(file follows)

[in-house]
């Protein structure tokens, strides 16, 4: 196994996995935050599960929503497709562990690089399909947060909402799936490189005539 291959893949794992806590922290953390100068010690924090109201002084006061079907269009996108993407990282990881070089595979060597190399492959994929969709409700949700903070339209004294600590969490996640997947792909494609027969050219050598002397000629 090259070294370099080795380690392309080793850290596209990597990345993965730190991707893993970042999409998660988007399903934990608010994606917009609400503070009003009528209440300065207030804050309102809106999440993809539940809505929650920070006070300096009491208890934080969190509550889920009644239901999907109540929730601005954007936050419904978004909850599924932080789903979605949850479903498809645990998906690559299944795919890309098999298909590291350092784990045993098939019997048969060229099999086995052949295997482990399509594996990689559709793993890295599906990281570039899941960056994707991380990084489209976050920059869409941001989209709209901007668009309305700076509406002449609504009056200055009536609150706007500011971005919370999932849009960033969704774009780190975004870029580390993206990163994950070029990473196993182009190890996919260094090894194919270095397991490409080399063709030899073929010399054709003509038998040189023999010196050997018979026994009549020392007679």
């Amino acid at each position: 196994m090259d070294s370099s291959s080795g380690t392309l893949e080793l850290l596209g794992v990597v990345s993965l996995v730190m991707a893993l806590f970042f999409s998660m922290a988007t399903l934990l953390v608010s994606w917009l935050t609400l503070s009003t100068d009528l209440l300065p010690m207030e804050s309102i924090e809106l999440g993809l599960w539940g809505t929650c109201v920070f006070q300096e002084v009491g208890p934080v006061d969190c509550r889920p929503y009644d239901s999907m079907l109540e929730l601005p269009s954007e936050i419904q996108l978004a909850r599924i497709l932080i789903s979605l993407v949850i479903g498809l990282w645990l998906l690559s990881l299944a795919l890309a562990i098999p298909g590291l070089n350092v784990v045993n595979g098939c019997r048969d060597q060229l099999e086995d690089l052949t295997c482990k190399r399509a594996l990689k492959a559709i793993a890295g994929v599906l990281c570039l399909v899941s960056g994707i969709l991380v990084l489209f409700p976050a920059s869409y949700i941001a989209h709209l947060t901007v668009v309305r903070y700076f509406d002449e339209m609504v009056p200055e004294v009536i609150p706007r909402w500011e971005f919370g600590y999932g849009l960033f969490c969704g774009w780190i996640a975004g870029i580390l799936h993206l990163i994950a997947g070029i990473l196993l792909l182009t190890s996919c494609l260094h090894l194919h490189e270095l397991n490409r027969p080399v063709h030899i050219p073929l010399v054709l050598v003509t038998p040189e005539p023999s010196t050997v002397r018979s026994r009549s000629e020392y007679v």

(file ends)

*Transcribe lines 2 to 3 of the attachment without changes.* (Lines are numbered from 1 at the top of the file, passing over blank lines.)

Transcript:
């Protein structure tokens, strides 16, 4: 196994996995935050599960929503497709562990690089399909947060909402799936490189005539 291959893949794992806590922290953390100068010690924090109201002084006061079907269009996108993407990282990881070089595979060597190399492959994929969709409700949700903070339209004294600590969490996640997947792909494609027969050219050598002397000629 090259070294370099080795380690392309080793850290596209990597990345993965730190991707893993970042999409998660988007399903934990608010994606917009609400503070009003009528209440300065207030804050309102809106999440993809539940809505929650920070006070300096009491208890934080969190509550889920009644239901999907109540929730601005954007936050419904978004909850599924932080789903979605949850479903498809645990998906690559299944795919890309098999298909590291350092784990045993098939019997048969060229099999086995052949295997482990399509594996990689559709793993890295599906990281570039899941960056994707991380990084489209976050920059869409941001989209709209901007668009309305700076509406002449609504009056200055009536609150706007500011971005919370999932849009960033969704774009780190975004870029580390993206990163994950070029990473196993182009190890996919260094090894194919270095397991490409080399063709030899073929010399054709003509038998040189023999010196050997018979026994009549020392007679």
């Amino acid at each position: 196994m090259d070294s370099s291959s080795g380690t392309l893949e080793l850290l596209g794992v990597v990345s993965l996995v730190m991707a893993l806590f970042f999409s998660m922290a988007t399903l934990l953390v608010s994606w917009l935050t609400l503070s009003t100068d009528l209440l300065p010690m207030e804050s309102i924090e809106l999440g993809l599960w539940g809505t929650c109201v920070f006070q300096e002084v009491g208890p934080v006061d969190c509550r889920p929503y009644d239901s999907m079907l109540e929730l601005p269009s954007e936050i419904q996108l978004a909850r599924i497709l932080i789903s979605l993407v949850i479903g498809l990282w645990l998906l690559s990881l299944a795919l890309a562990i098999p298909g590291l070089n350092v784990v045993n595979g098939c019997r048969d060597q060229l099999e086995d690089l052949t295997c482990k190399r399509a594996l990689k492959a559709i793993a890295g994929v599906l990281c570039l399909v899941s960056g994707i969709l991380v990084l489209f409700p976050a920059s869409y949700i941001a989209h709209l947060t901007v668009v309305r903070y700076f509406d002449e339209m609504v009056p200055e004294v009536i609150p706007r909402w500011e971005f919370g600590y999932g849009l960033f969490c969704g774009w780190i996640a975004g870029i580390l799936h993206l990163i994950a997947g070029i990473l196993l792909l182009t190890s996919c494609l260094h090894l194919h490189e270095l397991n490409r027969p080399v063709h030899i050219p073929l010399v054709l050598v003509t038998p040189e005539p023999s010196t050997v002397r018979s026994r009549s000629e020392y007679v």